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Dole Again Touts Plan to Cut Income Tax Rates 15%

Politics: His campaign believes it's the issue that can win presidency for him. Clinton calls for expanded family leave, cites record on economy.

September 25, 1996|ELIZABETH SHOGREN and JONATHAN PETERSON | TIMES STAFF WRITERS

DETROIT — Attempting to defy the polls and reverse his fortunes, Bob Dole on Tuesday returned to the one issue his campaign believes could still win the election for him--his pledge to cut personal income tax rates by 15%.

Dole has vacillated from one theme to another during much of the campaign, but speaking to a crowd of business executives, accountants and attorneys here, he declared his intention to push his economic strategy as his main message throughout the remaining six weeks of the campaign.

"For those who doubt my resolve, let me say that I intend to keep talking about this plan and how it will benefit American families virtually nonstop from now until election day," Dole said in a speech to the Detroit Economic Club. "The American people haven't had a tax cut for 10 years, and it's time they got one."

In an effort to draw a sharp contrast between himself and Clinton, Dole renewed his charge that the president was responsible for the "largest tax increase in American history" and accused him of proposing hundreds of new spending initiatives, even as he claims to shrink government.

"All his plans, all his proposals, all his ideas and policies are premised on a single notion: that the size and scope of government has no limits," Dole said. "He may have mastered the language of limited government, but his actions have persistently demonstrated a belief that government has all the answers."

Dole's biggest applause lines with the lunchtime address were the reiterations of his campaign proposals to cut personal income tax rates by 15%, offer a $500-per-child tax cut and halve capital gains taxes.

"All these measures are based on one simple belief: Money belongs to the people who earn it, not to the government that taxes it," said Dole, who appeared energetic and upbeat.

Clinton, for his part, campaigned in New Jersey, where he called for expanded family leave policies in the workplace and touted his record on the economy.

Given the abundance of positive news about the economy in recent months, Dole has had his work cut out for him trying to convince the American people that the economy needs saving and he--not the sitting president--is the one to do it.

Clinton has been trying to deepen Dole's difficulty by touting the improvements in the economy at every turn. "We got out of 'Who's to blame?' and we asked 'What can we do about our problems?' " the president told his rally by the courthouse in Monmouth County.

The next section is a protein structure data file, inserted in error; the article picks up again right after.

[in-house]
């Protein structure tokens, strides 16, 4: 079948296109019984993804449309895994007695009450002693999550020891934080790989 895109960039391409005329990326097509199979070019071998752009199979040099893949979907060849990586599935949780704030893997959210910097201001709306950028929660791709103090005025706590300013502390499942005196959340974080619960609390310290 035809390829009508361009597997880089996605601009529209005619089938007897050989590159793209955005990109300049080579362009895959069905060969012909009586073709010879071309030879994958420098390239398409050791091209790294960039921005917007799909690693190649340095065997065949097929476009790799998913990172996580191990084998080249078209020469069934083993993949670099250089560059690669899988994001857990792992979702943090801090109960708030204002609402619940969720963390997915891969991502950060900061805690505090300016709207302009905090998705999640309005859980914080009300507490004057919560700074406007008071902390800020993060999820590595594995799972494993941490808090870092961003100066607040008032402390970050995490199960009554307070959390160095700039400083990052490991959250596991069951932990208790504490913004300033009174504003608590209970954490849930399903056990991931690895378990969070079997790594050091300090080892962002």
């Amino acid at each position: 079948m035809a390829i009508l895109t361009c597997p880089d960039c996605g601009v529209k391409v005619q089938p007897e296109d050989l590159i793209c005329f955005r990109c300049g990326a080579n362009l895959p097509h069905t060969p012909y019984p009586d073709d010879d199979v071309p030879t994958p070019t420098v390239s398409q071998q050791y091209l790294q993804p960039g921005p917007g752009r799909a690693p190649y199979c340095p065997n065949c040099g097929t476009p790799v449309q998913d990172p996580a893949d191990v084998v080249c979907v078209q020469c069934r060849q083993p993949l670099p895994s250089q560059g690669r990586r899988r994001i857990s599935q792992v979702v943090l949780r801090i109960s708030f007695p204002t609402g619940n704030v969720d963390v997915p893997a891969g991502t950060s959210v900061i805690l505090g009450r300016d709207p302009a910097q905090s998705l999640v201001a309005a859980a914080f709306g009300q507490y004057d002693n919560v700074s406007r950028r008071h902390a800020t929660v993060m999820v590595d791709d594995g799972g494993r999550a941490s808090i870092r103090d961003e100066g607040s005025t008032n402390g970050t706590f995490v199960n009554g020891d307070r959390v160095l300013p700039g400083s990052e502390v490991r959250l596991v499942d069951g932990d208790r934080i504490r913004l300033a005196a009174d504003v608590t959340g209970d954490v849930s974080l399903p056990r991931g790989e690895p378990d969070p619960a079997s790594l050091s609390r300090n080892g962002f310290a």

"We invited everyone to help us. We invited everyone to put aside their partisanship, their extremism, to roll up their sleeves and tackle America's problems, seize America's opportunities. It worked. That's why we're on the right track."

In 1992, Clinton carried New Jersey over incumbent President Bush, by 2 percentage points but narrowly lost Monmouth County--an area of suburban swing voters--by about 1,200 votes. Recent polls have shown him with a large lead in New Jersey, largely because of the support of those same voters who were skeptical of him four years ago.

Those are the same voters Dole is pursuing with his tax-cut plan, but polls show that the majority of voters still view the proposal skeptically, if they know about it at all. Nearly three-fifths of the respondents to a Los Angeles Times poll taken earlier this month said they consider the candidate's tax-cut plan "unrealistic."

"The president has a record that we think can appeal as strongly to moderate Republicans as it does to Democrats," said Joe Lockhart, spokesman for the Clinton-Gore campaign.

"If you can't sell your across-the-board tax cut in New Jersey, you can't sell it anywhere," Lockhart said in a jab at Dole. "And right now, nobody's buying."

Indeed, even Dole supporters at the economic club lunch were dubious that a plan such as Dole's would ever become law.

"I'm not sure how he's going to do it, but he says he's going to give us all a 15% tax cut," said Karen Piefer, 27, an attorney who supports Dole. "I'm a pessimist. I don't think we're ever going to see it."

Pat McGarity, a retired auto executive, said he likes the sound of the tax cut but feels Dole has not laid out enough details about the programs he would cut to both cut taxes and balance the budget.

"That's the believability gap," said McGarity, who also supports Dole. "He hasn't explained how he's going to pay for it."

During his speech, Dole suggested that he was going to fill in that gap, but again failed to name even one program that he would trim or eliminate. Instead, he explained in general terms that he would pay for his tax cut by stimulating the economy and adopting the budget passed by the Congress last year but blocked by Clinton.

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